Laurence was such a joy to meet and as sweet and calm as the flowers she creates. Clearly passionate about textiles and production, it is one of her dreams to see her work in the window at a store like because she wants to touch many more outside of her native France. After working for two decades in fashion, she furthered her education by returning to university to study textile design and today, she's doing installations and creating things from fabric, wire, beads and string that are quite impressive.

Morten Toni Vinther for cattledogs

Morten Toni Vinther for cattledogs

Holly Becker for cattledogs

Morten Toni Vinther for cattledogs

Morten Toni Vinther for cattledogs

Holly Becker for cattledogs

Morten Toni Vinther for cattledogs

Holly Becker for cattledogs

Holly Becker for cattledogs

Her love for nature, particularly flowers and plants, inspired her recent work to make poetic, dancing flowers that are peeking out of a wood board while others are mounted in raw cement holders. And they do indeed dance. When you pass by, or open a window, they sway magically just as they would in nature. These light and airy blossoms captivated me and I only wish I had been able to spend more time with Laurence to examine each more carefully. Yet the time I was able to observe her creations was so inspirational to me because, upon close inspection, each flower is so meticulously made that you really couldn't walk away without enormous respect for the time that must have went into crafting each bud and blossom.

Thank you Laurence for having us and a special note of thanks to dear Amelie for setting up this special visit for us, and to Toni for the translation and the beautiful photographs. I would be no where without the wonderful people I work with and the fantastic chances I get to meet such special artists. Merci!

(Text: Holly Becker)

Conversation With Daniel Rozensztroch at Merci Paris

I just returned from a beautiful trip to Paris, then London, so I have a great deal to share with you but first, the highlight. My day at in Paris with Artistic Director Daniel Rozensztroch. First, it was a dream come true to meet with him, not just for an interview, but for a store tour, lunch together and frequent chats throughout the day. He is such a creative man, a true artist, and I loved learning more about his life and travels which I’m thrilled to share with you now through my words and photographs.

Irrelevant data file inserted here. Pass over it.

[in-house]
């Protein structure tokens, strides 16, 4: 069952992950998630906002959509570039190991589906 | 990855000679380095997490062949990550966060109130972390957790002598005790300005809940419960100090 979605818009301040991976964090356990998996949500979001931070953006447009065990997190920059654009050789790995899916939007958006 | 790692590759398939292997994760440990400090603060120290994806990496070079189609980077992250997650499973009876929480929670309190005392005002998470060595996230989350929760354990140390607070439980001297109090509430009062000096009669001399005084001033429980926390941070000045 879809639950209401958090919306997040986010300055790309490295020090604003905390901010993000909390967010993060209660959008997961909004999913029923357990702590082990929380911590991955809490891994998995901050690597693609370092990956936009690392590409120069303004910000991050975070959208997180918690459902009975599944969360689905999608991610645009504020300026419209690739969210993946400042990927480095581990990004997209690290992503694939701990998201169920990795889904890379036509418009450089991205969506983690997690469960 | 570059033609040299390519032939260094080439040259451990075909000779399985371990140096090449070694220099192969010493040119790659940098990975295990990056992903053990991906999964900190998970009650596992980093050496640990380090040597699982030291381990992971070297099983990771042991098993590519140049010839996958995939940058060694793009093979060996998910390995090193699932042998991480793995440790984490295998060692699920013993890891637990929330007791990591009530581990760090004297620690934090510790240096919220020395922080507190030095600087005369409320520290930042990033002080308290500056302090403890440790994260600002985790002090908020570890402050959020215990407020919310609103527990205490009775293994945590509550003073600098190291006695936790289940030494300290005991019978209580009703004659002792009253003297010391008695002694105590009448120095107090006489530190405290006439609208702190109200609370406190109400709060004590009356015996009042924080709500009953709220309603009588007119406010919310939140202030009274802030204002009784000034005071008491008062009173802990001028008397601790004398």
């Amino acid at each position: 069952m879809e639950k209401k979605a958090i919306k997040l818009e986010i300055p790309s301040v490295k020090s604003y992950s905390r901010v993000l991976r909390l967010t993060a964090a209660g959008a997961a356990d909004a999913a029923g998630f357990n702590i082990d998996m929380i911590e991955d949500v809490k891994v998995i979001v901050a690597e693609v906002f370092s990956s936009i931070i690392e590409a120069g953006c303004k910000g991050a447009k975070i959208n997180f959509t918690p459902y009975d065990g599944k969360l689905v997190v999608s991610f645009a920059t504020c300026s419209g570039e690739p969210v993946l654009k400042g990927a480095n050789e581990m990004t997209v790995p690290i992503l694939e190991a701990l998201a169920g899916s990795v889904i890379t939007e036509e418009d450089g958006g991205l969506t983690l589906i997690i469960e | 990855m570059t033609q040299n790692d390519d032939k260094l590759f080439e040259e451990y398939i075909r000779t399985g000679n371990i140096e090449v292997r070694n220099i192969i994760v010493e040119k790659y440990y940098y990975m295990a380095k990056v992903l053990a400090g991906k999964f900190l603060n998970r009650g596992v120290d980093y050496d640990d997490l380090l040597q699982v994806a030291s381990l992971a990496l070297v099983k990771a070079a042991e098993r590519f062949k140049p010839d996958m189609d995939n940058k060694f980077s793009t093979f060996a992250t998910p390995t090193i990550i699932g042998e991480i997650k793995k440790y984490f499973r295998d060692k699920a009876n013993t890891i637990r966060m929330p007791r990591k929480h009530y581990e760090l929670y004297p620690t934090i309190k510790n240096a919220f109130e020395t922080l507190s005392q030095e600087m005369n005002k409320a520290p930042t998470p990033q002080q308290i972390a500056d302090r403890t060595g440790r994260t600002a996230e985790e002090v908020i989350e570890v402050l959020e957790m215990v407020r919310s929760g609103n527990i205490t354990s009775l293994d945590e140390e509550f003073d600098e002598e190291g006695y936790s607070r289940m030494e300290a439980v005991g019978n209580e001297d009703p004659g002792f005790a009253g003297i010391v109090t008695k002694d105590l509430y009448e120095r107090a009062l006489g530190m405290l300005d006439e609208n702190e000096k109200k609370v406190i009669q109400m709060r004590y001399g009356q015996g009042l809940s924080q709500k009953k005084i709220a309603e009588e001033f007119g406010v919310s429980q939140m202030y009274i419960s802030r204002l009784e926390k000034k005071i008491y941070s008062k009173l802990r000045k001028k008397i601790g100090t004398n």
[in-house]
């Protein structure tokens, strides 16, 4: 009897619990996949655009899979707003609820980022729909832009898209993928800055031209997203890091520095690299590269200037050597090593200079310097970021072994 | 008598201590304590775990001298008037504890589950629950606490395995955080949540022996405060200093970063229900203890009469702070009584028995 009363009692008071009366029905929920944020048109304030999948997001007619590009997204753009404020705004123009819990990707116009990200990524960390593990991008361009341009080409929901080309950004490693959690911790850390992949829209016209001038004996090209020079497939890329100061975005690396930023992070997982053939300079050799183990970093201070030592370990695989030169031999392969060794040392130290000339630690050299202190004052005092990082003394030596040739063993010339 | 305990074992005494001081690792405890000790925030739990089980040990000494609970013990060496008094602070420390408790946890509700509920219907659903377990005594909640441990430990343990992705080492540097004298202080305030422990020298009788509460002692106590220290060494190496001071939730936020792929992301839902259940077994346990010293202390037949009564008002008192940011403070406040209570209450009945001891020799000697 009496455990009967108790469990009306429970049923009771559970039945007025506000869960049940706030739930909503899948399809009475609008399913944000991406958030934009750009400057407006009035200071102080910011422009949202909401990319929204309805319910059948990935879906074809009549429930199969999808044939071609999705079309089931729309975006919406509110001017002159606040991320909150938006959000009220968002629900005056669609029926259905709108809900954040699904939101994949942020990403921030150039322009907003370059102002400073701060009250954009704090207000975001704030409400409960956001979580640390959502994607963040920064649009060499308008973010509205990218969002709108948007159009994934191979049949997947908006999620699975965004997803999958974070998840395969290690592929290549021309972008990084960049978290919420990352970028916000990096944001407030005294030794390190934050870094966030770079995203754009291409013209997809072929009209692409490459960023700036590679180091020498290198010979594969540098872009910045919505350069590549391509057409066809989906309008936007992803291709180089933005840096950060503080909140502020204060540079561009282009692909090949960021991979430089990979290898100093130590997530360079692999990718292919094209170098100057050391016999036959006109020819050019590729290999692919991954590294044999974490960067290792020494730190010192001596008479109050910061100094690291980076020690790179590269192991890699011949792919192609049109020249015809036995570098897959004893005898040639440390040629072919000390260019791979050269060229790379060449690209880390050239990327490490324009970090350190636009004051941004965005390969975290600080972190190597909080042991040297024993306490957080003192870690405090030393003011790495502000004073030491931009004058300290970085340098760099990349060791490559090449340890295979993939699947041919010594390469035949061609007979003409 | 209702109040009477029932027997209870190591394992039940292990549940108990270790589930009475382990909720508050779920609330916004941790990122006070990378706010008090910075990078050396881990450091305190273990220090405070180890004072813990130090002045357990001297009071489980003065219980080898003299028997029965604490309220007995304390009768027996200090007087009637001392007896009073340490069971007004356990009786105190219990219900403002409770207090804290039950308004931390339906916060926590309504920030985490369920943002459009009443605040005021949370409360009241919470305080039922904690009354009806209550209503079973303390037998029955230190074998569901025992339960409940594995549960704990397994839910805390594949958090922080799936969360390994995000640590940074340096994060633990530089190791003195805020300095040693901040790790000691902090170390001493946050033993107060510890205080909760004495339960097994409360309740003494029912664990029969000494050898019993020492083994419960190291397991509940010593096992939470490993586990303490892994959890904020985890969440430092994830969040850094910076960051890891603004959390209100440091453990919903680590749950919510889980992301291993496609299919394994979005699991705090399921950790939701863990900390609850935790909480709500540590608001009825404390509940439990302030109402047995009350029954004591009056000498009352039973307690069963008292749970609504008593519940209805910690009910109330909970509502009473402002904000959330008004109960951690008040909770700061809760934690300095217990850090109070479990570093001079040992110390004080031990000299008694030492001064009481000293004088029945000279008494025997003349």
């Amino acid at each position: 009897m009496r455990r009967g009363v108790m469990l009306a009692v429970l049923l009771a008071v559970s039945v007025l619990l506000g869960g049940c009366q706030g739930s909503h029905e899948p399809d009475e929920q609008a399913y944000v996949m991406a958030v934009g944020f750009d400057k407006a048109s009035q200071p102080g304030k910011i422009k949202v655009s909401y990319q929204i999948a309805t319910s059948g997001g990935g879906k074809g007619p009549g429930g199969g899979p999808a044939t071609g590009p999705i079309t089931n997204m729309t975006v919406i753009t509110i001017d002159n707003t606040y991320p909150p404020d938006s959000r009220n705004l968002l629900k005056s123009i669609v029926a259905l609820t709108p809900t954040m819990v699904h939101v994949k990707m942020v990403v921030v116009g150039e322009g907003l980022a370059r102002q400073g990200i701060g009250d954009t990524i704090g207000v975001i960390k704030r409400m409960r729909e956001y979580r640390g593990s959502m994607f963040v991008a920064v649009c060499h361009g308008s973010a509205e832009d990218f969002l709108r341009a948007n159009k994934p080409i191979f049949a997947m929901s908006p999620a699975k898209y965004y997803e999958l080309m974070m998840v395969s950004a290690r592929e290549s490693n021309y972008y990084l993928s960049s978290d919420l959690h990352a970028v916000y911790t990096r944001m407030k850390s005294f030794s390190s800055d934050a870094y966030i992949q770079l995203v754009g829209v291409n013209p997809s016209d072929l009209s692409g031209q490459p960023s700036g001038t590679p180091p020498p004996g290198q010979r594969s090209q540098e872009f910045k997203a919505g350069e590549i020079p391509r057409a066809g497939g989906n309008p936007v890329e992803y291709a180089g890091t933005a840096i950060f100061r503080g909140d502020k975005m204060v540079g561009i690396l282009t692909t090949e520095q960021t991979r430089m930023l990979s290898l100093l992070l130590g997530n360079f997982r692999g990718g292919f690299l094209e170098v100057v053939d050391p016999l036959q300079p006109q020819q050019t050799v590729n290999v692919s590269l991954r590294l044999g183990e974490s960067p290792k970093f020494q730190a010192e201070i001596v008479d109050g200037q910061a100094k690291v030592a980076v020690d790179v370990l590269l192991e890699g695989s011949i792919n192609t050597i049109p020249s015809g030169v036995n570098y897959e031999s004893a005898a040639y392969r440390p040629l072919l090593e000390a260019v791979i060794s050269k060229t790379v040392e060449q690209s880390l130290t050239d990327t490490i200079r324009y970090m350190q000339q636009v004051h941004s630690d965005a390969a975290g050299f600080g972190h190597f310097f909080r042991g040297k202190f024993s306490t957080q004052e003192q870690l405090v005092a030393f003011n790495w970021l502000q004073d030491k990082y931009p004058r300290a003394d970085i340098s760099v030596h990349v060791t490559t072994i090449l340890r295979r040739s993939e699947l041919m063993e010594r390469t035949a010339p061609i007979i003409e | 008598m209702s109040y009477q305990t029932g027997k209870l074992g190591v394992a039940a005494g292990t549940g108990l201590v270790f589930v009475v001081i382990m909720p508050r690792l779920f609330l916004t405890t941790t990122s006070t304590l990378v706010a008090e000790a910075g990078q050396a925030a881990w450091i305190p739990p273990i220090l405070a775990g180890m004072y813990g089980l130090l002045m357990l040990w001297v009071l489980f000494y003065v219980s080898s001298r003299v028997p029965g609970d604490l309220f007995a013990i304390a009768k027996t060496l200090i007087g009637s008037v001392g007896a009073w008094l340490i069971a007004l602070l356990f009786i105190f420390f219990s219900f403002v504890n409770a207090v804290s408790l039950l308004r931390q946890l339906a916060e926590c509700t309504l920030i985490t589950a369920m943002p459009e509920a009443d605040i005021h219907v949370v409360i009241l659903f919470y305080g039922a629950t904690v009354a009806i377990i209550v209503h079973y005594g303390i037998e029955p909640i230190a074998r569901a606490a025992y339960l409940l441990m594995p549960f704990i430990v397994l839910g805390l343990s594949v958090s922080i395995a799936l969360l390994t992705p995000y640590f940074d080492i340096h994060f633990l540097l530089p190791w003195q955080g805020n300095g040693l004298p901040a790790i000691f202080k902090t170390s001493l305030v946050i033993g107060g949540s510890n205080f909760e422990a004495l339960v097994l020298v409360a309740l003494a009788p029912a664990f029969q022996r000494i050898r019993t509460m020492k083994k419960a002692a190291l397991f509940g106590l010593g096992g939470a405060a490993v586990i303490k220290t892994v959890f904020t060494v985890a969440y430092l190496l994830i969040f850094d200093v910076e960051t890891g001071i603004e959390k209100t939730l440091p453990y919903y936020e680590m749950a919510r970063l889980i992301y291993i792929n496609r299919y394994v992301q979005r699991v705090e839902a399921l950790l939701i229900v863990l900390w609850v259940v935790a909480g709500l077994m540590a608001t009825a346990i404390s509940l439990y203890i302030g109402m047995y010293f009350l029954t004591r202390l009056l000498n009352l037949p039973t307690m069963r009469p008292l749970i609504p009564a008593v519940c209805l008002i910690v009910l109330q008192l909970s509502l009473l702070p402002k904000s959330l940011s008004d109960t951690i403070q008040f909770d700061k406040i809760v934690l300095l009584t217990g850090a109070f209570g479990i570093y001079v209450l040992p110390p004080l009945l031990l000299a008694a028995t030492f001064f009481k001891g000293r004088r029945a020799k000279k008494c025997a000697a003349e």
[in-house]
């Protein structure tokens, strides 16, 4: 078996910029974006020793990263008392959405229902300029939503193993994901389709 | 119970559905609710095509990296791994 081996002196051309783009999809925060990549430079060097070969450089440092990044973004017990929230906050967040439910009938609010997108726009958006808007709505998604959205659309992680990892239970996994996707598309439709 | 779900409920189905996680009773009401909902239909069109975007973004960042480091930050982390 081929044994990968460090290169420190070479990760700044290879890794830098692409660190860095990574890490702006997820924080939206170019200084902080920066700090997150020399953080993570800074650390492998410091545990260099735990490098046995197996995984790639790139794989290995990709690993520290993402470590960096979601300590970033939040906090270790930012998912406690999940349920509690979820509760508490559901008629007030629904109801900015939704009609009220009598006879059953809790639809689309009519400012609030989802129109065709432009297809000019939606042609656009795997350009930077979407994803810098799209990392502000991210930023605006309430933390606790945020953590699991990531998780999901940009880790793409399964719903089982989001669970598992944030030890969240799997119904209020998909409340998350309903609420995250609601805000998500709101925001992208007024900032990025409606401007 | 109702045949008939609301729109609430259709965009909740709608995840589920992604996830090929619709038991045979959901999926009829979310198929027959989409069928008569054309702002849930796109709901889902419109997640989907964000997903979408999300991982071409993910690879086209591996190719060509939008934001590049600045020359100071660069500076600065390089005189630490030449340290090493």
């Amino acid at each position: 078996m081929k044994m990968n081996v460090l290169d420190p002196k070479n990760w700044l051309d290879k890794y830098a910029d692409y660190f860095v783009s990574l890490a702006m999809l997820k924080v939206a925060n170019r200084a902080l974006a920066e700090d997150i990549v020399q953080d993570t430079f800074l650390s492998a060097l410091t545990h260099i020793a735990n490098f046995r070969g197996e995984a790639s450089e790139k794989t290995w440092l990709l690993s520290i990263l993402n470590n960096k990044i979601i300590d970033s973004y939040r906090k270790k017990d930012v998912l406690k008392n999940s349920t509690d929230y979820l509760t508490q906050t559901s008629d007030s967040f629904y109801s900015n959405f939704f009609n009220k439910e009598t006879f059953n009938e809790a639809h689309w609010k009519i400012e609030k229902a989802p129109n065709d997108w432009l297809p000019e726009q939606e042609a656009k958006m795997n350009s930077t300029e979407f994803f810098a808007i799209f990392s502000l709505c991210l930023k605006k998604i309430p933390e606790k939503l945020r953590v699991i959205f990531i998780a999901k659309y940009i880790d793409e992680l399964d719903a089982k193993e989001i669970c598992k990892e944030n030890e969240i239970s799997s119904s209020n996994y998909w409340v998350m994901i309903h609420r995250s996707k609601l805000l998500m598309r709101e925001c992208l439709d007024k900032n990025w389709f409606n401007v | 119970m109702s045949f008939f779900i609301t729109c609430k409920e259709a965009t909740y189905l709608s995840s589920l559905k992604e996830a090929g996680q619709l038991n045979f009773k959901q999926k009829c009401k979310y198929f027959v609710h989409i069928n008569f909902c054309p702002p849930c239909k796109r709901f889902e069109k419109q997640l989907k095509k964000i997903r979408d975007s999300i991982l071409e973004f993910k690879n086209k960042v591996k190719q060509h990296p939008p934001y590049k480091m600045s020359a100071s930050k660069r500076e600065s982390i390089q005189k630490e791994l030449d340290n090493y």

Holly Becker for cattledogs

Holly Becker for cattledogs

As Artistic Director, he is solely responsible for the overall image of this famed concept store which is a major design influencer in not only France but worldwide. Before coming to Merci, he was with top French interiors magazine, , for 22 years as Editorial Advisor (Conseiller de la redaction). Now with Merci for 8 years as Artistic Director (Directeur artistique), it’s clear his attention to the brand, the customer, what’s happening globally in design and his own inner radar for what’s appealing fills his mind constantly and is something in which he possesses endless passion.

Holly Becker for cattledogs

Holly Becker for cattledogs

(One of the cafes in Merci, the Used Book Cafe, with walls of books to peruse while sipping espresso. This was born from Daniel's creative imagination.)

Daniel combs the globe for inspiration and products to take under his wing and bring into the store but additionally, he organizes and curates massive installations in-store that frequently change, all based around themes which range from microtrends (he has the power to set them) and rising trends in either design, fashion, lifestyle, cooking or movements in thinking. He’s always watching the news to see how current events may influence or shape ideas for upcoming shows at the store. He likes to bring awareness to particular themes while also inspiring Merci customers. He likes to make people think. It’s not all about selling product to him, his passion reaches much farther than the wallet – he wishes to inspire collective consciousness to motivate people to consider their lives and the everyday decisions that they make to move towards greater positivity and joy. And products can certainly help aid in that, if you are shown the right ones, which is something he believes in as well – the power of the object and its ability to bring harmony to life.

Holly Becker for cattledogs

Holly Becker for cattledogs

The current theme, for instance, is sports and wellness and is called . Clearly an important topic as cities globally are expanding awareness on the topic and more juice bars, sports clubs and fitness apparel shops are bursting open. Paris is currently experiencing a great awareness around health and fitness too. I observed this clearly as I saw about 50% less smokers than in times past when I had visited the city.

Holly Becker for cattledogs

Holly Becker for cattledogs

(We loved the and walked away with one of the )

After the fitness theme, he gave me an insider’s tip that he’s worked with a team of talented people to develop a monochromatic theme based around African prints, patterns and design, which I cannot wait to see because I only think of saturated color when I think of most African textiles and furnishings.